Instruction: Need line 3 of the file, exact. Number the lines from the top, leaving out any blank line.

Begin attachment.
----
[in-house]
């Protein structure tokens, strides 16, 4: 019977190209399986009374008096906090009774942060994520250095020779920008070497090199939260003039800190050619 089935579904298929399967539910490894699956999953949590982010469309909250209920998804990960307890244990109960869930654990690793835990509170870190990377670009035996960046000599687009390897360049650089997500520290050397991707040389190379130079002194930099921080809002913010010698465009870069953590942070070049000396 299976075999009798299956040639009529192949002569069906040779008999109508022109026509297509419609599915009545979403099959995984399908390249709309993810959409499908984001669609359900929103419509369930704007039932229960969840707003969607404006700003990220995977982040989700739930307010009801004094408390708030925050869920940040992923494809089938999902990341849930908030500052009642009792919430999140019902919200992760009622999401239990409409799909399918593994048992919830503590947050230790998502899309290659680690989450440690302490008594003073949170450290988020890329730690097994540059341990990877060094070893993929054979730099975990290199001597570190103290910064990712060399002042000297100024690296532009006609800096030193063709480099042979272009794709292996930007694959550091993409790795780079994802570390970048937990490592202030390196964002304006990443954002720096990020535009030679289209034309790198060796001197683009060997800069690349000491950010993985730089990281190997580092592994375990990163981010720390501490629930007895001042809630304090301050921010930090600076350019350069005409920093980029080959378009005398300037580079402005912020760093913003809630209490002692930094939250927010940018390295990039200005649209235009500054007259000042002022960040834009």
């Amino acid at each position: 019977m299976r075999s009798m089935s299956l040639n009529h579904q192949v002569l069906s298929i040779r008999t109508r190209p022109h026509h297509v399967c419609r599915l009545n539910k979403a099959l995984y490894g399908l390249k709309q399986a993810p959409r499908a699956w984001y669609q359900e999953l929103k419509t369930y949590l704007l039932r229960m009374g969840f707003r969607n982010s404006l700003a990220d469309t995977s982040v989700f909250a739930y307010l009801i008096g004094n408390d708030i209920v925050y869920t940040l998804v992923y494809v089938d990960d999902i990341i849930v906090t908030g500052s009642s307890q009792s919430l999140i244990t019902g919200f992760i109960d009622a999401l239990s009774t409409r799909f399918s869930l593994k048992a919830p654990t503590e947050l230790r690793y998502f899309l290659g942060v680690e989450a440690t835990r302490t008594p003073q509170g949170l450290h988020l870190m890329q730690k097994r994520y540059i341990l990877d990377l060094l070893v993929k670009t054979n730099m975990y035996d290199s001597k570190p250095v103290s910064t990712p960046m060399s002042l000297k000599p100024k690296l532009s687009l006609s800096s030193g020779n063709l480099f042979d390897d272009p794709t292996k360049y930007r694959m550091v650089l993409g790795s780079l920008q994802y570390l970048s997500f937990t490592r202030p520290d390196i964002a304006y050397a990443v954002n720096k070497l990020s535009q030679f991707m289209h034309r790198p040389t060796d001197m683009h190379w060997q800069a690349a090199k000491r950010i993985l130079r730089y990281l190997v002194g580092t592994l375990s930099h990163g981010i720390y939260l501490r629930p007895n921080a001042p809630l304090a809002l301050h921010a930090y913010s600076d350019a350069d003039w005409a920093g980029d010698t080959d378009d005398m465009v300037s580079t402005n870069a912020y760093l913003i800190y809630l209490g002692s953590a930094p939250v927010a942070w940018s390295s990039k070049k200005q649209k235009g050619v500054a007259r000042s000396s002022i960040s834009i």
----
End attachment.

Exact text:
């Amino acid at each position: 019977m299976r075999s009798m089935s299956l040639n009529h579904q192949v002569l069906s298929i040779r008999t109508r190209p022109h026509h297509v399967c419609r599915l009545n539910k979403a099959l995984y490894g399908l390249k709309q399986a993810p959409r499908a699956w984001y669609q359900e999953l929103k419509t369930y949590l704007l039932r229960m009374g969840f707003r969607n982010s404006l700003a990220d469309t995977s982040v989700f909250a739930y307010l009801i008096g004094n408390d708030i209920v925050y869920t940040l998804v992923y494809v089938d990960d999902i990341i849930v906090t908030g500052s009642s307890q009792s919430l999140i244990t019902g919200f992760i109960d009622a999401l239990s009774t409409r799909f399918s869930l593994k048992a919830p654990t503590e947050l230790r690793y998502f899309l290659g942060v680690e989450a440690t835990r302490t008594p003073q509170g949170l450290h988020l870190m890329q730690k097994r994520y540059i341990l990877d990377l060094l070893v993929k670009t054979n730099m975990y035996d290199s001597k570190p250095v103290s910064t990712p960046m060399s002042l000297k000599p100024k690296l532009s687009l006609s800096s030193g020779n063709l480099f042979d390897d272009p794709t292996k360049y930007r694959m550091v650089l993409g790795s780079l920008q994802y570390l970048s997500f937990t490592r202030p520290d390196i964002a304006y050397a990443v954002n720096k070497l990020s535009q030679f991707m289209h034309r790198p040389t060796d001197m683009h190379w060997q800069a690349a090199k000491r950010i993985l130079r730089y990281l190997v002194g580092t592994l375990s930099h990163g981010i720390y939260l501490r629930p007895n921080a001042p809630l304090a809002l301050h921010a930090y913010s600076d350019a350069d003039w005409a920093g980029d010698t080959d378009d005398m465009v300037s580079t402005n870069a912020y760093l913003i800190y809630l209490g002692s953590a930094p939250v927010a942070w940018s390295s990039k070049k200005q649209k235009g050619v500054a007259r000042s000396s002022i960040s834009i």